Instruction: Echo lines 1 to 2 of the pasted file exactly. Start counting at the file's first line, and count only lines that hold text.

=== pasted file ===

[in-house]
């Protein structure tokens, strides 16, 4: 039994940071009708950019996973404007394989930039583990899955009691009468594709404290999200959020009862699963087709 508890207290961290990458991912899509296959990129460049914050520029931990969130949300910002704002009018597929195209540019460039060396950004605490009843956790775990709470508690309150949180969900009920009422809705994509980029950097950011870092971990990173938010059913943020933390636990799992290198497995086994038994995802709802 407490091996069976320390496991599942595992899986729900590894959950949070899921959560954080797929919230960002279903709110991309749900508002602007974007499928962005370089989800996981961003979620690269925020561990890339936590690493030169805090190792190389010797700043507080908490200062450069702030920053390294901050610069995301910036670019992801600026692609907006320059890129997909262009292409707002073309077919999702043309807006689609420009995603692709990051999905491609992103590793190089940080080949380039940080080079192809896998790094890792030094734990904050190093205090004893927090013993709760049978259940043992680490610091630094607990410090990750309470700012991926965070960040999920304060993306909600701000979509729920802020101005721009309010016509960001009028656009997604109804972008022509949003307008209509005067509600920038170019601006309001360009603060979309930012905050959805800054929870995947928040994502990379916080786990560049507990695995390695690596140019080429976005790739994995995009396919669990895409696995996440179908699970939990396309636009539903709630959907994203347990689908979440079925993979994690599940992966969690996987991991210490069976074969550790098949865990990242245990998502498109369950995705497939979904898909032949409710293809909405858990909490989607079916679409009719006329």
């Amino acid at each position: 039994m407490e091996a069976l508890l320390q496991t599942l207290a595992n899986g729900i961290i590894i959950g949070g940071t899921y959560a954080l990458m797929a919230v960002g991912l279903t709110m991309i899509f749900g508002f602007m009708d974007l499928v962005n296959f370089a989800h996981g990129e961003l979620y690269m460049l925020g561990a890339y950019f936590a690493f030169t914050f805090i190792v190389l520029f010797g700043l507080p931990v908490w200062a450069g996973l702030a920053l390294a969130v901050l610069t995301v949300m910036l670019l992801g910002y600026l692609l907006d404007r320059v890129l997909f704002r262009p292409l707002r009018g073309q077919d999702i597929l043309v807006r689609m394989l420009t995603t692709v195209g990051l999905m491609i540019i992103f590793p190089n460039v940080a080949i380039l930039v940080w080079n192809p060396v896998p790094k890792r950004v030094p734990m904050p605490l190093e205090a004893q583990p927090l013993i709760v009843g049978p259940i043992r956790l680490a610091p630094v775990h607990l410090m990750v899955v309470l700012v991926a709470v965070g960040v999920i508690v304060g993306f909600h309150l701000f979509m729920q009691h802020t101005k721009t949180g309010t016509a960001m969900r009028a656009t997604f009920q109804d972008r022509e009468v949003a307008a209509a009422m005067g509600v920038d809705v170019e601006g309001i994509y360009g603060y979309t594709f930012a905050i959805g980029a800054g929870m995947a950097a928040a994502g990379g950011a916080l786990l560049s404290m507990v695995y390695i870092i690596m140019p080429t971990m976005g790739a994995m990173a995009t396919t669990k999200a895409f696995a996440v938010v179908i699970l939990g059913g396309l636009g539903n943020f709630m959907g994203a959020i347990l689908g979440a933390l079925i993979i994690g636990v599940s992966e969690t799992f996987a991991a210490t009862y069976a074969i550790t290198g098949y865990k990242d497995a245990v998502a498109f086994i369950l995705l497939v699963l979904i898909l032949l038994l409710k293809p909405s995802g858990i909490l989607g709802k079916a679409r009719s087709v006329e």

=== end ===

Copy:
[in-house]
């Protein structure tokens, strides 16, 4: 039994940071009708950019996973404007394989930039583990899955009691009468594709404290999200959020009862699963087709 508890207290961290990458991912899509296959990129460049914050520029931990969130949300910002704002009018597929195209540019460039060396950004605490009843956790775990709470508690309150949180969900009920009422809705994509980029950097950011870092971990990173938010059913943020933390636990799992290198497995086994038994995802709802 407490091996069976320390496991599942595992899986729900590894959950949070899921959560954080797929919230960002279903709110991309749900508002602007974007499928962005370089989800996981961003979620690269925020561990890339936590690493030169805090190792190389010797700043507080908490200062450069702030920053390294901050610069995301910036670019992801600026692609907006320059890129997909262009292409707002073309077919999702043309807006689609420009995603692709990051999905491609992103590793190089940080080949380039940080080079192809896998790094890792030094734990904050190093205090004893927090013993709760049978259940043992680490610091630094607990410090990750309470700012991926965070960040999920304060993306909600701000979509729920802020101005721009309010016509960001009028656009997604109804972008022509949003307008209509005067509600920038170019601006309001360009603060979309930012905050959805800054929870995947928040994502990379916080786990560049507990695995390695690596140019080429976005790739994995995009396919669990895409696995996440179908699970939990396309636009539903709630959907994203347990689908979440079925993979994690599940992966969690996987991991210490069976074969550790098949865990990242245990998502498109369950995705497939979904898909032949409710293809909405858990909490989607079916679409009719006329």